The (Failed) Hunt for Moodus Noises

In case you didn’t notice, this past weekend was gorgeous. On Sunday I refused to sit at home and do nothing. We debated playing some tennis or going to Mansfield Hollow or Talcott Mountain, but we’ve been there, done that. So, The Betrothed suggested that we go try to find the Moodus Noises.

What the hell are the Moodus Noises? I’ve lived here all my life and have never heard of them. Apparently, in Moodus by Mount Tom, you can hear these “noises” and feel a shaking in your chest. These rumblings are apparently shallow earthquakes and small seismic disturbances. Supposedly, a Native American religious cult grew around these noises and the area was named “Matchemadoset” or “Matchitmoodus”, which meant “Place of Bad Noises.”

The noises are supposed to be most intense by a cave near Mount Tom, which lies on the property of Cave Hill Resort. When we pulled into this place, it was like taking a trip back in time. The place was deserted, but looked in fairly good condition which only made it that much creepier. It’s one of those vacation resorts that were popular back in the 1950’s. Think Dirty Dancing but a little smaller. In fact, I was waiting for Baby and Patrick Swayze to pop out of one of the cabins. Or zombies. Or Patrick Swayze’s zombie.

Since the place was the perfect setting for a B horror movie, and it probably would have been trespassing to park and go exploring, we decided to head to Machimoodus State Park across the street. Before setting out on our hike, we met Scarlett and Inky, two miniature American breed horses. Inky just stuck her head out from the trailer, but Scarlett had not yet been loaded in and we hung out with her for a few. I really should have kidnapped her because she was just my size and a sociable sweetheart.

Machimoodus was a nice park–an easy hike with some good spots to sit and chill. No trash cans and no bathrooms that we found, so you’ll have to mark your territory. There are even some grills available, had we thought to bring food.

Gillette Castle, originally called Seventh Sister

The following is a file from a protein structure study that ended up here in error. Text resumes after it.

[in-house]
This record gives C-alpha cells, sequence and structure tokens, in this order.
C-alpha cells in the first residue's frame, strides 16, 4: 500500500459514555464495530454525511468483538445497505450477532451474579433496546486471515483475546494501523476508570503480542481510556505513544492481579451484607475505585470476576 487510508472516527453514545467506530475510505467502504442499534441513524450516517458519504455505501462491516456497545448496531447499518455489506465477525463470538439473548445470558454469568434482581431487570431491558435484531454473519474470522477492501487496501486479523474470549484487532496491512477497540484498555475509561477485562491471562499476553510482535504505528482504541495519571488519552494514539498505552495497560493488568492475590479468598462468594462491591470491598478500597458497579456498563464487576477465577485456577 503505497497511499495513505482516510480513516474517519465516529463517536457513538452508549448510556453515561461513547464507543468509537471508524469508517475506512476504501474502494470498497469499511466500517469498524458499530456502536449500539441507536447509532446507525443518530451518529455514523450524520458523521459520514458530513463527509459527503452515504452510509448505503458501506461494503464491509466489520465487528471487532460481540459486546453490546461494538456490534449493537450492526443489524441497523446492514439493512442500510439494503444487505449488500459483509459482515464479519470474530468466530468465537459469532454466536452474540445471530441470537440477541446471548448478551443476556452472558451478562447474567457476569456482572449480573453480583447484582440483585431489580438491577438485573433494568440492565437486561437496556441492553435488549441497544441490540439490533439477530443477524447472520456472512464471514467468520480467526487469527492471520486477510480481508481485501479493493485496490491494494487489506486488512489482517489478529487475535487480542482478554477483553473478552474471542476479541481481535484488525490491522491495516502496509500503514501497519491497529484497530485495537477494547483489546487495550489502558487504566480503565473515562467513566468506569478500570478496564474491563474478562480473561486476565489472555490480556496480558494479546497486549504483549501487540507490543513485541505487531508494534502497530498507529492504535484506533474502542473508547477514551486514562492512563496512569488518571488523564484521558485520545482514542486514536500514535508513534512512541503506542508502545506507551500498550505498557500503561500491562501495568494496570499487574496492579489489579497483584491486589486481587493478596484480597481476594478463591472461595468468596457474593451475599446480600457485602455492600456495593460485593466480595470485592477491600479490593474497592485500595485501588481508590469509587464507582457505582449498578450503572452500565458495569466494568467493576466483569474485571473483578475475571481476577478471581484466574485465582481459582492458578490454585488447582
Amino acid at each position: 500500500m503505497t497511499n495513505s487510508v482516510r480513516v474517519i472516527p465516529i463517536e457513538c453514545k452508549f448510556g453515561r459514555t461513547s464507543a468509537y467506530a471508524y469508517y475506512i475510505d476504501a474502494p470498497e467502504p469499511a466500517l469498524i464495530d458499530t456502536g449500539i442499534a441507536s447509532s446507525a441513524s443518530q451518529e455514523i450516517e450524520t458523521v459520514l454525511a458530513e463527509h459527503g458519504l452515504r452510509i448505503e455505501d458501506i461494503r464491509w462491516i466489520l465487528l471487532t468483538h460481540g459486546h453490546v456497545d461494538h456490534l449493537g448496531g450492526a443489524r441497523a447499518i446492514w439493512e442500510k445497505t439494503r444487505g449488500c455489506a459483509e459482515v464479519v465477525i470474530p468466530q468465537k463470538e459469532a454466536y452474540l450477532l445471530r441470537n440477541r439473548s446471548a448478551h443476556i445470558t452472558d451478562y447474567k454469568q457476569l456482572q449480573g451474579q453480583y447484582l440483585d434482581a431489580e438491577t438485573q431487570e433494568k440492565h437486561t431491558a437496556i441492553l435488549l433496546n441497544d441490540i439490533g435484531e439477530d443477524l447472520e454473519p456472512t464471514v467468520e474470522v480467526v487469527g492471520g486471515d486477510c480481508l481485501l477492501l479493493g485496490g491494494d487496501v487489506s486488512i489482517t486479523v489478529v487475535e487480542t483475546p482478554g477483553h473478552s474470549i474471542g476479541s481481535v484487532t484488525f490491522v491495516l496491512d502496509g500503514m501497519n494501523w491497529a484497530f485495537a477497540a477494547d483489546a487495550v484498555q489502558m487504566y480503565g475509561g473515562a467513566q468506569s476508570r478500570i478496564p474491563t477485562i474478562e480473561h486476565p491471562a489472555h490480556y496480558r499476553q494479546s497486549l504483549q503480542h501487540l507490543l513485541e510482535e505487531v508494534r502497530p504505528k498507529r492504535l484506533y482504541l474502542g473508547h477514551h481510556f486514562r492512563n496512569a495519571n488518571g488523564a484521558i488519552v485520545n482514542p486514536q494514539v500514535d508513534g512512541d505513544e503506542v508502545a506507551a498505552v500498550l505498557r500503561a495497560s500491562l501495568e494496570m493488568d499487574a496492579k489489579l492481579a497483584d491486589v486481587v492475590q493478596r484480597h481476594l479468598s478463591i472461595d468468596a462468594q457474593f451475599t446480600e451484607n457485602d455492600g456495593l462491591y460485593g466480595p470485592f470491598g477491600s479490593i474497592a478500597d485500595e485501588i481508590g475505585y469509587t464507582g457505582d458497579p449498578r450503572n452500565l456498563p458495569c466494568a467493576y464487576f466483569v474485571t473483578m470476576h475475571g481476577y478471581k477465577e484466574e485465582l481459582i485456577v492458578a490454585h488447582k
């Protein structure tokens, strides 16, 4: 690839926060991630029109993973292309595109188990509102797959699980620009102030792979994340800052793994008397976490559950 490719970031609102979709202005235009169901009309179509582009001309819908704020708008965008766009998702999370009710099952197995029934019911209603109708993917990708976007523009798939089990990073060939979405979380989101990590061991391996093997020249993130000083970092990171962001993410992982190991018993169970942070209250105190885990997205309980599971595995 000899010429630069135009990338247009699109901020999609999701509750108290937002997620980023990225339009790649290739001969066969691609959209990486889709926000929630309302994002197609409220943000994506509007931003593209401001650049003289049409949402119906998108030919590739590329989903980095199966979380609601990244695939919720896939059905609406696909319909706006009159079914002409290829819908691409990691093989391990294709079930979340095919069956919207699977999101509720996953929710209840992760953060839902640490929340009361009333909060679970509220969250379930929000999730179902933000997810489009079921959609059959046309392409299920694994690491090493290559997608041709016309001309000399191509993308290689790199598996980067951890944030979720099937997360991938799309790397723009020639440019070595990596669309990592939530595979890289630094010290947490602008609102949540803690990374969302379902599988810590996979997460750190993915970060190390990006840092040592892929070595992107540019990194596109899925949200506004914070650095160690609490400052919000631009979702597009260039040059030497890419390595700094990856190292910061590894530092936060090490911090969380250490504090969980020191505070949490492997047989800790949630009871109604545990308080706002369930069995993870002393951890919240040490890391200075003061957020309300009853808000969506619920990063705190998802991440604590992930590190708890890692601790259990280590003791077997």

From there we took a drive to Gillette Castle to check out William Gillette’s digs. Now, I had forever thought that he was a guy who wrote the Sherlock Holmes books, but he was actually a stage actor who played Holmes, donned the outfit and pipe we most associate with the character, and coined the “elementary” phrase. Shows what I know.

The crowd was surprising — everything from little old ladies who must have 23,982.019 cats at home to bikers and foreign visitors. They even had a nice gentleman dressed up like Gillette/Holmes. Apparently, his wife was also running around too, but we didn’t meet her.

Gillette's clever light switches.

The castle is brilliant. Clearly, Gillette was an eccentric fellow, but a creative genius. He not only designed the castle and commissioned his “railway,” but he also had all of the fixtures designed and created in a workshop within the castle. This included curtain rods, wall sconces, window frames and a clever bar that had a special trick to open it and access the booze. Gillette apparently had a grand old time tricking dinner guests with it. He also installed mirrors and little secret entrances and exits to spy on guests and perfectly time grand entrances. Even his light switches were handmade out of wood and modeled to look like the light switches in a theatre.

The bedrooms are fairly small, but the views are spectacular and everything is decorated in wood and woven grass. Definitely worth a visit — especially since an adult ticket is only $6 and you could bring a picnic and hang out on the grounds. Not a bad, and cheap way, to spend a beautiful Sunday.

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